Thanks to spin-offs from technology developed for set-top boxes and mobile phones we can now buy any one of a pile of different boards that have almost equivalent power to a desktop computer. The experimenter can leverage that computing power to create their own small portables. Zerophone creator Arsenijs Picugins spoke about the tricky parts of designing a LInux portable at the recent Hackaday Superconference. You’ll find his talk below the break, which makes for a fascinating primer for those tempted to walk in his footsteps.

Zerophone – a Raspberry Pi Smartphone

Minor Details of Portables are the Majority of the Build

In theory, it’s pretty easy to use one of these boards to make a portable computer. Take one of the smaller members of the Raspberry Pi or Beaglebone families, add a battery and a display, and away you go. But as always the devil is in the detail, and for a truly successful build there are a wealth of variables to attend to.

In his talk, Arsenijs takes us through the challenges of power supplies, connectors, and interfaces. In particular there is considerable challenge to running an SBC from a battery small enough to be portable, as efficiency concerns and the ability to easily recharge make for a critical set of choices. Then we learn of another pitfall, that of using USB as a default interface. Power loss in converting 5V to 3.3V that is inconsequential for a desktop computer is a battery-killer in a small device, so we’re pointed at the array of alternatives.

Zerophone screen menu [via @ZeroPhoneOSHW]

Screen Size is a Tricky Spec to Settle

If you’ve been tempted by one of those cheap Raspberry Pi touch screens, you’ll certainly understand that while a full desktop on a screen the size of a playing card looks cool, the reality is almost unusable. Your device will require a user interface that fits its form factor, which from his experience, Arsenijs suggests is best achieved through the medium of buttons rather than a touchscreen on smaller screens. There are a variety of UI and display libraries he introduces us to which make the whole process significantly easier.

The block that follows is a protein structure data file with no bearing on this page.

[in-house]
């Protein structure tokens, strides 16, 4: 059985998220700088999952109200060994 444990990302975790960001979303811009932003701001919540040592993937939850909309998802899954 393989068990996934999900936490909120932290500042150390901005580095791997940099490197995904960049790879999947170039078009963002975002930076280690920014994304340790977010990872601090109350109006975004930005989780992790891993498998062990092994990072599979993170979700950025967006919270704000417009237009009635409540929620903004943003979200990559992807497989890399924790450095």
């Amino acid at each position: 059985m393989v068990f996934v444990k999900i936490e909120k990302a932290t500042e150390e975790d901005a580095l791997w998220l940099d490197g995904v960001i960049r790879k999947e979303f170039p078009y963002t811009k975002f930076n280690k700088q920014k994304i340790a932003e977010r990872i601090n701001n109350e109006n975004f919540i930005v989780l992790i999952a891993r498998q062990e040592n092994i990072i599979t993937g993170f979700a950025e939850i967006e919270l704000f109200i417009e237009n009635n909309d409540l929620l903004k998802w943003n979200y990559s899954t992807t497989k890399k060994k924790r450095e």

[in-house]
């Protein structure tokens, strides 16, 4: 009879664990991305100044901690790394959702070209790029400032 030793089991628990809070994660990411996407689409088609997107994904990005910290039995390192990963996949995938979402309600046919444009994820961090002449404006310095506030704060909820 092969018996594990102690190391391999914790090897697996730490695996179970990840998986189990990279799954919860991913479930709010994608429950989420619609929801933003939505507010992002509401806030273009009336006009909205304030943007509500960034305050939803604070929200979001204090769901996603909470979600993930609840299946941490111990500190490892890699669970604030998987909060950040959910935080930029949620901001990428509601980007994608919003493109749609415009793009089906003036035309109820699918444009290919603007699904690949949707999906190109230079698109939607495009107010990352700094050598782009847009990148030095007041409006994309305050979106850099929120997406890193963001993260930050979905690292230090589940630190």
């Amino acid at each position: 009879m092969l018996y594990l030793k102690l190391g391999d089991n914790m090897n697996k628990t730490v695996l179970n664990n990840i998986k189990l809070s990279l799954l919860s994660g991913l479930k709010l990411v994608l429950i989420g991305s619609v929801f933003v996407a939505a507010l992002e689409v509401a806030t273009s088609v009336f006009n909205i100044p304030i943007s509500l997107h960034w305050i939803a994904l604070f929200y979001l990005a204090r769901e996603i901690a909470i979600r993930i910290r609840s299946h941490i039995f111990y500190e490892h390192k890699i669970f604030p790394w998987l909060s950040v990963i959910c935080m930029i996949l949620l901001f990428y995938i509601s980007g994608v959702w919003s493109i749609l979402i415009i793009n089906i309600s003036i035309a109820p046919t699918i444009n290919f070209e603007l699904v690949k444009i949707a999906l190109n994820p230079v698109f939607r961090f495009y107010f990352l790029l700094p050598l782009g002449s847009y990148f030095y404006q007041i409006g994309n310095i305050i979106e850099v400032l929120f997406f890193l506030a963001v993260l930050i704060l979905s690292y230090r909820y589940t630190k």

Arsenijs’ Zerophone Raspberry Pi smartphone was a finalist in the 2017 Hackaday Prize, and remains an exemplary portable project from which many others can gain inspiration. We are privileged that he was able to bring his experience to speak at the Superconference, and his talk makes for a fascinating watch.

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Teardown of a (Relatively) Cheap Thermal Camera

The cost of tools and test equipment has largely been on the downward trend for years, making it now more affordable than ever to get into the hacking and making scene. This is particularly visible with something like the venerable oscilloscope: a piece of equipment that was near unobtainium for the home hacker a decade ago, you can now get digital pocket scope for as little as $20 USD. But there are still pieces of gear which haven’t quite hit the sort of prices we’d like to see.

A perfect example are thermal imaging cameras. The cheap ones are usually so low resolution they might as well just be thermometers, but the higher resolution ones can cost thousands. [Rob Scott] recently wrote in to tell us about a very promising middle ground, the HTI HT-A1. But he didn’t just point it out to us, he also tore it down and laid its internal’s bare for our entertainment. Now that’s our kind of introduction.